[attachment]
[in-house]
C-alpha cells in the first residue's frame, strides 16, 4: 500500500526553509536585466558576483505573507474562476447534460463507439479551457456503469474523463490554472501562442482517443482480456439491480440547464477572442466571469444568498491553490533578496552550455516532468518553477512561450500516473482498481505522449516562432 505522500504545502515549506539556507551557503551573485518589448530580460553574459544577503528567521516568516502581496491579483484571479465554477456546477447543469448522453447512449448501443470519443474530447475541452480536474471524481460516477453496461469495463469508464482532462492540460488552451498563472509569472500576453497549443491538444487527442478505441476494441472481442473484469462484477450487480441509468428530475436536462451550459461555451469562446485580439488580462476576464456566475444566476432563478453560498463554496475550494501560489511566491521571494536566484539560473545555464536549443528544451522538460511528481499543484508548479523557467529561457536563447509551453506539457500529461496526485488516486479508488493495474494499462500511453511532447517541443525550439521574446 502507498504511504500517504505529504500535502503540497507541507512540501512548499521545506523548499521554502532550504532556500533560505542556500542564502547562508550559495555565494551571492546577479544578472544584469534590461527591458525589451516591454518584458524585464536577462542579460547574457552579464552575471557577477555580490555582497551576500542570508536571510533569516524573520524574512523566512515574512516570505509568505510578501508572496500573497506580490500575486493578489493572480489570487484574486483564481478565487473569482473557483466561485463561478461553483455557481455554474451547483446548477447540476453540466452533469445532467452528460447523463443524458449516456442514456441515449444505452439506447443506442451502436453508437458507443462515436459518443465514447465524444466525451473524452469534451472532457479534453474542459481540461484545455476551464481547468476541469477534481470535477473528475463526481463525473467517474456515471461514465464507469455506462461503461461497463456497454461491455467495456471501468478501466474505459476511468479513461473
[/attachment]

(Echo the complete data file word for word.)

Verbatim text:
[in-house]
C-alpha cells in the first residue's frame, strides 16, 4: 500500500526553509536585466558576483505573507474562476447534460463507439479551457456503469474523463490554472501562442482517443482480456439491480440547464477572442466571469444568498491553490533578496552550455516532468518553477512561450500516473482498481505522449516562432 505522500504545502515549506539556507551557503551573485518589448530580460553574459544577503528567521516568516502581496491579483484571479465554477456546477447543469448522453447512449448501443470519443474530447475541452480536474471524481460516477453496461469495463469508464482532462492540460488552451498563472509569472500576453497549443491538444487527442478505441476494441472481442473484469462484477450487480441509468428530475436536462451550459461555451469562446485580439488580462476576464456566475444566476432563478453560498463554496475550494501560489511566491521571494536566484539560473545555464536549443528544451522538460511528481499543484508548479523557467529561457536563447509551453506539457500529461496526485488516486479508488493495474494499462500511453511532447517541443525550439521574446 502507498504511504500517504505529504500535502503540497507541507512540501512548499521545506523548499521554502532550504532556500533560505542556500542564502547562508550559495555565494551571492546577479544578472544584469534590461527591458525589451516591454518584458524585464536577462542579460547574457552579464552575471557577477555580490555582497551576500542570508536571510533569516524573520524574512523566512515574512516570505509568505510578501508572496500573497506580490500575486493578489493572480489570487484574486483564481478565487473569482473557483466561485463561478461553483455557481455554474451547483446548477447540476453540466452533469445532467452528460447523463443524458449516456442514456441515449444505452439506447443506442451502436453508437458507443462515436459518443465514447465524444466525451473524452469534451472532457479534453474542459481540461484545455476551464481547468476541469477534481470535477473528475463526481463525473467517474456515471461514465464507469455506462461503461461497463456497454461491455467495456471501468478501466474505459476511468479513461473